The First Popular Personal Computer
The Altair 8800 created by MITS of Albuquerque, New Mexico, is known as the first popular personal computer that was available to all Americans. The Altair 8800 was released in January 1975 in the front-page article of Popular Electronics Magazine. The designer, Ed Roberts, planned to sell only a few hundred to hobbyists, but was astonished when he sold thousands in the first month. Although the Altair was not the very first microprocessor-based personal computer, it is know as the first “popular” personal computer because of its pervasive press coverage and availability; its low cost design and software which allowed thousands to buy it; and its expandability which led to the founding of many companies to offer S-100 bus compatible products.
The Altair 8800 is considered by many to be the first "personal computer", or a computer that is obtainable. Before the release of the Altair 8800, there weren’t any computer or electronic stores to buy your own computers from. There were only opportunities to form your own processor from designs and plans, which were distributed or published in magazines and other sources. Finding and obtaining all of the parts required to construct the computer was the owner’s individual responsibility. The MITS Altair 8800 was first released in the front-page article of Popular Electronics Magazine’s January and February editions in 1975. The Altair 8800 was launched at just the right time. There was already a substantial customer base that had knowledge concerning computers and desired to have one. Some of these customers included colleges, electronics hobbyists, schools, organizations, etc. The processor was sold by mail order through advertisements in Popular Electronics, Radio-Electronics and other hobbyist magazines. Both kits and fully assembled machines were available through mail orders.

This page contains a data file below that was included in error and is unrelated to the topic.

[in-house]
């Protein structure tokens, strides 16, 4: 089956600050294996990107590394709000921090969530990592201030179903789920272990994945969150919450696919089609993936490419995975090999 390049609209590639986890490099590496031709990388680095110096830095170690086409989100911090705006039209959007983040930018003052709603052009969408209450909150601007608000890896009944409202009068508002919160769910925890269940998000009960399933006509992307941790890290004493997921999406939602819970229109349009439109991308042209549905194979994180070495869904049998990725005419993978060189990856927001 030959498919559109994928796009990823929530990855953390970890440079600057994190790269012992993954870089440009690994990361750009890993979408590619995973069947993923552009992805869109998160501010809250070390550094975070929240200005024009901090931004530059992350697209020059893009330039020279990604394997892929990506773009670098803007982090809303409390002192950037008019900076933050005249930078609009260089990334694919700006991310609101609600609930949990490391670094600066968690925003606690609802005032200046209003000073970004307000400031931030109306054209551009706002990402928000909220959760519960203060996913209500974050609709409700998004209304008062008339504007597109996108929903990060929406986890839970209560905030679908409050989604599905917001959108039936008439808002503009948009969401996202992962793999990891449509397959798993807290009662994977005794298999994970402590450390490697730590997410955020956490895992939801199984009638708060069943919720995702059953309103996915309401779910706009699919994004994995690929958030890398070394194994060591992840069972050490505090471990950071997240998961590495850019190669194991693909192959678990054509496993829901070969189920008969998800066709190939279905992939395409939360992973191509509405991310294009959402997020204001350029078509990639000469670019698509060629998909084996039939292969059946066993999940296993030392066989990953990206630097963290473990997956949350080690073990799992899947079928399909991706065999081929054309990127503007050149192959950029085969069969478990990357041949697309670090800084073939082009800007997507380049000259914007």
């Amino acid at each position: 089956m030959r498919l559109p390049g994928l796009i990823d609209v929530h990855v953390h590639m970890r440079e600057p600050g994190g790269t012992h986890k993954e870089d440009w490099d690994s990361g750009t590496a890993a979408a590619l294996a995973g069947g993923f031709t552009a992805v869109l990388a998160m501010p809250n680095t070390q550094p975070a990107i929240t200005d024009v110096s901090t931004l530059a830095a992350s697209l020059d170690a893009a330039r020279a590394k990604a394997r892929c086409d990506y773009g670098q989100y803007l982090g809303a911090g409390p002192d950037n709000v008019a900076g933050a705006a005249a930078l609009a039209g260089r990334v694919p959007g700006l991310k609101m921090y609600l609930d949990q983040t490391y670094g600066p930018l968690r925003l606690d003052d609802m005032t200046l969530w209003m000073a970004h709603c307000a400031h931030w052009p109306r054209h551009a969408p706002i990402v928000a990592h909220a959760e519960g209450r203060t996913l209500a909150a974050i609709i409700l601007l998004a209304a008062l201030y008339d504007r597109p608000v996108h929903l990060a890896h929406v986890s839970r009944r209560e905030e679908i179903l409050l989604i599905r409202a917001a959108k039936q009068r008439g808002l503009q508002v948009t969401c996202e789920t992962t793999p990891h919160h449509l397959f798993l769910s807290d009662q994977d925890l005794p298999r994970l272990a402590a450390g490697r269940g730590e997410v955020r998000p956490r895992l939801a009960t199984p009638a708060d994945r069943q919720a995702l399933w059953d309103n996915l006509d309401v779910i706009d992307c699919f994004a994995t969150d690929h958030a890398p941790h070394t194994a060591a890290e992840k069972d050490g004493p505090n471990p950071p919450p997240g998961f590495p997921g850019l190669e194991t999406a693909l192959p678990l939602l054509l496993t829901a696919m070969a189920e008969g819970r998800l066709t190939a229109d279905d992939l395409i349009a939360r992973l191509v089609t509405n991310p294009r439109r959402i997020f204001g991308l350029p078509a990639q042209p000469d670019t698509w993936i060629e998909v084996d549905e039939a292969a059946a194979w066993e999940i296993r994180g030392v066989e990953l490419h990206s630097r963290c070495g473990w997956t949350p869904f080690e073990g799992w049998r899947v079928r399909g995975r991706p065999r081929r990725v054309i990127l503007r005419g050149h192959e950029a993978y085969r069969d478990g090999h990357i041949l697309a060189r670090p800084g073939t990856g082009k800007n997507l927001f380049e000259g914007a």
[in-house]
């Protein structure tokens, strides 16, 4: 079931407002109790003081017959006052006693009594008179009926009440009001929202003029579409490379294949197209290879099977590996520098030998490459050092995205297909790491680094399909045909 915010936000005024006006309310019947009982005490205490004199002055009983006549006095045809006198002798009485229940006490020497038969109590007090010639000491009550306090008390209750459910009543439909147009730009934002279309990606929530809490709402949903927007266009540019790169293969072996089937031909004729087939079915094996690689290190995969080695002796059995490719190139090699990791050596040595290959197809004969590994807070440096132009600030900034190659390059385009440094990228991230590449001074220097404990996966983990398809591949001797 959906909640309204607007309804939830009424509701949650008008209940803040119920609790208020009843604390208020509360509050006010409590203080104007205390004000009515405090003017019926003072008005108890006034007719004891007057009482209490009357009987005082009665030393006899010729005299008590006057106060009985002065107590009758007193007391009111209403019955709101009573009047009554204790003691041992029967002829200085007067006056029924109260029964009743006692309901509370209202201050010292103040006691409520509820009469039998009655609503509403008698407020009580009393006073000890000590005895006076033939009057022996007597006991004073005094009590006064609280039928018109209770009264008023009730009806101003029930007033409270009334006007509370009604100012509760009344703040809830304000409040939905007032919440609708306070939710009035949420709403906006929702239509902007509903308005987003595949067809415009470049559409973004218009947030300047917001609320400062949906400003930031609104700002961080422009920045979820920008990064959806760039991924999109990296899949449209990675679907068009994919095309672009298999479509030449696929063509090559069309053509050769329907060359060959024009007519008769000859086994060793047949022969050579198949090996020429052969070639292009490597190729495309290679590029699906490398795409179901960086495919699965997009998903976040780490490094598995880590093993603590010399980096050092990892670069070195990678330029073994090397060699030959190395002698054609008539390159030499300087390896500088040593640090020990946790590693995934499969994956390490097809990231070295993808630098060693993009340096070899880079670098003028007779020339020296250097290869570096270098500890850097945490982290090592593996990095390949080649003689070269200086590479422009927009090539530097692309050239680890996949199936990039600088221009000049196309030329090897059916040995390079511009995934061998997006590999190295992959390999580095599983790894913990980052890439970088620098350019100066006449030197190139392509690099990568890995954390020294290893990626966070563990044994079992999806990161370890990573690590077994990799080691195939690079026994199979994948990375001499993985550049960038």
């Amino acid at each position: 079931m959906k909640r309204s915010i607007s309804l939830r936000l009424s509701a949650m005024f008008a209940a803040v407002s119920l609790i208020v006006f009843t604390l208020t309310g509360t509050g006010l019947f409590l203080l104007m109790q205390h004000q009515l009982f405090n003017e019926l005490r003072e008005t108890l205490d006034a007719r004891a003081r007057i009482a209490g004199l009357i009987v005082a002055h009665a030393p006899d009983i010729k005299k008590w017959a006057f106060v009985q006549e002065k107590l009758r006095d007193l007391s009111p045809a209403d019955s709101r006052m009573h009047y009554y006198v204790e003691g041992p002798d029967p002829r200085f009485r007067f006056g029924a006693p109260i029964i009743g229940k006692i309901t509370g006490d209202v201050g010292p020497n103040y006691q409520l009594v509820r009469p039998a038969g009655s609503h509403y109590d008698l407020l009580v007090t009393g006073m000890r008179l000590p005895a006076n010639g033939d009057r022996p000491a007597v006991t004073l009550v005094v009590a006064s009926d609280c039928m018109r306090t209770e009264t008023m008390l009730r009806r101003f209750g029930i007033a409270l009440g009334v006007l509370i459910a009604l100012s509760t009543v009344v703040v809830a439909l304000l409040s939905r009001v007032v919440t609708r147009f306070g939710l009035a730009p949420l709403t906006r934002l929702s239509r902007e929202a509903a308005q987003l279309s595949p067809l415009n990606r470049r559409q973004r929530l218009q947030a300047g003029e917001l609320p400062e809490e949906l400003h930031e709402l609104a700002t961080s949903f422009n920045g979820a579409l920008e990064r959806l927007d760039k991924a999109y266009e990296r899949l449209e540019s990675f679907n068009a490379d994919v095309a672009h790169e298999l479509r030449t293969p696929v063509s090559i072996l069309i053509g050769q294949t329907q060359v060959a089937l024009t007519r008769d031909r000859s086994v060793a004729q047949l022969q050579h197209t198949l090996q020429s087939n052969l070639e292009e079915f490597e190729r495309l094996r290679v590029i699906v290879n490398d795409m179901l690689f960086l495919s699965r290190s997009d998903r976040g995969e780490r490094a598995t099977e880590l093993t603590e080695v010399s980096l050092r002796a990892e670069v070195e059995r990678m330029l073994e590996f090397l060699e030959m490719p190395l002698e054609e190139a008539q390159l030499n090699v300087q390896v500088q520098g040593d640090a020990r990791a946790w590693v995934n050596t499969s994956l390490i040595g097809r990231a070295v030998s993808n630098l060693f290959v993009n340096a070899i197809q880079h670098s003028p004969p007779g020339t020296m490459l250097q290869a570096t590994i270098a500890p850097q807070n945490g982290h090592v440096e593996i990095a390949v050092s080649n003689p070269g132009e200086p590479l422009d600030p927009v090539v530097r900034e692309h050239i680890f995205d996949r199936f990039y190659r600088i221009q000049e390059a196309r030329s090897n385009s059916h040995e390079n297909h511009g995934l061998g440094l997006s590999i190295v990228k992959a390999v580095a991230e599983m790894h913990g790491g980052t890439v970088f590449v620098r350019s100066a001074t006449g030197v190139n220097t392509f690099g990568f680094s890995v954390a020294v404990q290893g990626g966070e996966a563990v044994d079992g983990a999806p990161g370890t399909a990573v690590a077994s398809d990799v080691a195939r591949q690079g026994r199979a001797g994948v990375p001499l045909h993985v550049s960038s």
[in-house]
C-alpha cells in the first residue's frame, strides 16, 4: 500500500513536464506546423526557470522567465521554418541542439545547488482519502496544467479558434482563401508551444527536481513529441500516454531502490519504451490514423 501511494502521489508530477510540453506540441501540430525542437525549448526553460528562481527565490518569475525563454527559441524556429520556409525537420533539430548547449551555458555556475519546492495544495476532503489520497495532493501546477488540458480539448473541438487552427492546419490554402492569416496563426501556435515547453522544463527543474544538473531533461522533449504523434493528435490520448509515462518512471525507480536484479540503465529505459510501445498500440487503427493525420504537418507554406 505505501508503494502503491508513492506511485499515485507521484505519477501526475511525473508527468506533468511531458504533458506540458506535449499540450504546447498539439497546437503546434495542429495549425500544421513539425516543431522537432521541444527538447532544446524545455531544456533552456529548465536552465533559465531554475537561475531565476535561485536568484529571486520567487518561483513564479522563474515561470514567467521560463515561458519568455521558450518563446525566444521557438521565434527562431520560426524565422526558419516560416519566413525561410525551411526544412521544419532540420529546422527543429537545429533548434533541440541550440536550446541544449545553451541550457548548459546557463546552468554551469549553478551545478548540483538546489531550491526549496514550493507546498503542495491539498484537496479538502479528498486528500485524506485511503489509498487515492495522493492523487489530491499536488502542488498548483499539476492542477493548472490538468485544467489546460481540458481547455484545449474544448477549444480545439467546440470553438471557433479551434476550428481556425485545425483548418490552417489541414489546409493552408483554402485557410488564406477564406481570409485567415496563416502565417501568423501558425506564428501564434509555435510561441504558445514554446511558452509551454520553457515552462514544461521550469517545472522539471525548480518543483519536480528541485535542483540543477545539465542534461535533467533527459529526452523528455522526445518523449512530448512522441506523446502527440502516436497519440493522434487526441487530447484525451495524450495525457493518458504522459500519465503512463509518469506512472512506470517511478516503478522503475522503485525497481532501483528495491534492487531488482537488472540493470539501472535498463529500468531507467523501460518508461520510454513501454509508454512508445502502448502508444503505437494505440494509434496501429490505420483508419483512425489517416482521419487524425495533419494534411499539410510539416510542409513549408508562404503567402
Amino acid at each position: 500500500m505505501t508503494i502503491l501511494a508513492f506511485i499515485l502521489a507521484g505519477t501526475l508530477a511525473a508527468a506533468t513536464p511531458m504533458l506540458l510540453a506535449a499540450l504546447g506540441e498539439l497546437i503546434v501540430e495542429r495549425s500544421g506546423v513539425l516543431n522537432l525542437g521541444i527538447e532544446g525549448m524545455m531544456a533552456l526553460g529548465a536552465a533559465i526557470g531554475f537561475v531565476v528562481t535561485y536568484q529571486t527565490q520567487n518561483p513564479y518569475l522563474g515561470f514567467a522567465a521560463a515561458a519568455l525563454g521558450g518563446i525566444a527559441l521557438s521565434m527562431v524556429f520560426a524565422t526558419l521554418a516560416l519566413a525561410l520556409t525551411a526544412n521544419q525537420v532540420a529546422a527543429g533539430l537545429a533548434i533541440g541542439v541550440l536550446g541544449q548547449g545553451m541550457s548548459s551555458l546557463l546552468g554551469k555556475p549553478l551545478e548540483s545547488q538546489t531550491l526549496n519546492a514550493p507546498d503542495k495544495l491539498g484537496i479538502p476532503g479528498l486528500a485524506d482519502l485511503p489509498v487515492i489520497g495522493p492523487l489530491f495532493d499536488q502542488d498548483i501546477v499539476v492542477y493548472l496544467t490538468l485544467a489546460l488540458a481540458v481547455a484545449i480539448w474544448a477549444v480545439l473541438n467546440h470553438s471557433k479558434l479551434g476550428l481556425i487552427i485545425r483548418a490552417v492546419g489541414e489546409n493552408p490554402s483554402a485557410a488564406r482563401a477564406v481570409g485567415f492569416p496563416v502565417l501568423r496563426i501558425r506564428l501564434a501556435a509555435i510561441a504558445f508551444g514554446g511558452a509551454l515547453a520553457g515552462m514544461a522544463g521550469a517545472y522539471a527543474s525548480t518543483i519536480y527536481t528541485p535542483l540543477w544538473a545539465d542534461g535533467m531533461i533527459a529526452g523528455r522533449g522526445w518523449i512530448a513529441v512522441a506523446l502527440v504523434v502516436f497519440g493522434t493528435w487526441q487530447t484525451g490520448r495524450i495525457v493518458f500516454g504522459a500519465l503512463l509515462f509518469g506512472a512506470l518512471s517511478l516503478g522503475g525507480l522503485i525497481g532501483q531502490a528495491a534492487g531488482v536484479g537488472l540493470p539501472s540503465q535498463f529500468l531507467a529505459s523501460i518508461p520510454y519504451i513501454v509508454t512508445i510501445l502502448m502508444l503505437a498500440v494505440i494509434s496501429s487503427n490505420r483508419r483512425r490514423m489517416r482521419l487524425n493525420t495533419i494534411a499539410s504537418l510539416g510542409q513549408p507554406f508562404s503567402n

MITS’ president and founder Ed Roberts designed the MITS Altair 8800 in 1974. The processor...
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